To answer these questions, I've experimented with various approaches over the last year. I've been at the receiving end of heavy text-based, 80-slides PowerPoints both at Uni and throughout my career (think  endless, pointless meetings). These things simply don't engage and no one takes in any information. There's a reason why T&Cs are text walls - so that you don't read them.

Here are my top tips then on how to teach Gen Y -  a mix based on insight, others' research, and my own experience (of what works).

1. Content should be useful, or entertaining

This is probably THE most important point, and will be familiar to anyone working in social media / content marketing.  Content (in this case, teaching material) has to be either useful or entertaining, otherwise it won't get attention. No walls of text please - TL; DR. Instead, add images and multimedia. 80-slides lectures are out.

Why? Generation Y are much more likely to respond to well-structured, easy-to-scan content.  Break it down into smaller pieces.

2. Microlearning

Use microlearning instead of a few lengthy assignments and tasks.

Why? A quick, impatient Gen Y mind responds much better to many small tasks rather than a few big ones. Big ones can look insurmountable and don't naturally sit with an impatient, multi-tasking digital native mind. Some students don't tackle large assignments until it's too late and then panick. With many small ones, you are more likely to keep them on their toes and engaged throughout.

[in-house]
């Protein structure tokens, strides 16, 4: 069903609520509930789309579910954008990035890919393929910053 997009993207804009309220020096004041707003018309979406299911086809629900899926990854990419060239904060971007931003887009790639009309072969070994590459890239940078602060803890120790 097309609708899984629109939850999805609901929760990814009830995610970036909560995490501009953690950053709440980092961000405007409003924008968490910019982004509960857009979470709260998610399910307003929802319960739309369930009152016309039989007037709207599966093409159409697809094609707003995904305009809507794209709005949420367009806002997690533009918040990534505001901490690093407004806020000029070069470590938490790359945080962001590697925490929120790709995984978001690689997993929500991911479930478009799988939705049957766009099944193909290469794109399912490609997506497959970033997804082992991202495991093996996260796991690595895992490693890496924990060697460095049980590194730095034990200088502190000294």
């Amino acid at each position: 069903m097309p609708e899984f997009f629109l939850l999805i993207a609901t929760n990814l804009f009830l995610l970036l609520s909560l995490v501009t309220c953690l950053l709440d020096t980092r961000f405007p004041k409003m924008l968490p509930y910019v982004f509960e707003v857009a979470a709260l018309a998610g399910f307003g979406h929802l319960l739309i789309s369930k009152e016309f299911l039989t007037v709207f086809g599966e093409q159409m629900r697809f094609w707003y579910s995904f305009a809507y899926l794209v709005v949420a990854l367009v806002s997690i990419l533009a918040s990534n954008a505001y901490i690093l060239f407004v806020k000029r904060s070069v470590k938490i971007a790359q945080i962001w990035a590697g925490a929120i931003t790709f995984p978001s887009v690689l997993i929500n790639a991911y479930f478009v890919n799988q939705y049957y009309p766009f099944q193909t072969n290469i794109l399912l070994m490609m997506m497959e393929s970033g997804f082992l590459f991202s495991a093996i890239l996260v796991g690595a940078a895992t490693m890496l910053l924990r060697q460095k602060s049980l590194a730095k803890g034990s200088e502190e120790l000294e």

3. Active learning

This is related to point 2. above. The goal is self-direction, or a self-service approach to learning - one that is proactive and agile. You want them to become pretty autonomous early on and take responsibility for their own knowledge and skills development.

Why? Generation Y are more proactive and have higher expectations - use that to your advantage. These guys are already good at developing new digital and media skills. They know how to multi-task, and are likely very familiar with trouble-shooting (in a digital / tech context). Tap into that mindset and attitude: Give Gen Y problems that they need to solve, and tools to solve them with. Then let them figure it out - don't give them all the answers. Don't give them a fish - teach them how to fish (so they can do their own fishing, when they leave).

4. Use digital tools and devices

This one doesn't need much explanation. I've previously written about digital tools for education and won't replicate the content here. Use the medium most native to them.

Why? Digital is Generation Y's most natural, most comfortable environment. It's where they thrive, and where they are happiest to engage.

 5. Be a coach - don't 'lecture'

The paradigm shift from knowledge as pre-existing (20th century) to knowledge-as-action (21st century) means that teaching Generation Y can't be done from some high pedestal or ivory tower. Yes, you must be a credible subject expert and have knowledge - if you're research-focused, you'll have huge amounts of conceptual knowledge, and as a practitioner you'll be well-versed in the latest industry trends and techniques. But don't just recite that knowledge - or you'll be just giving them fish (see point 3.).  Instead, encourage them to question everything (including yourself) and reward self-management.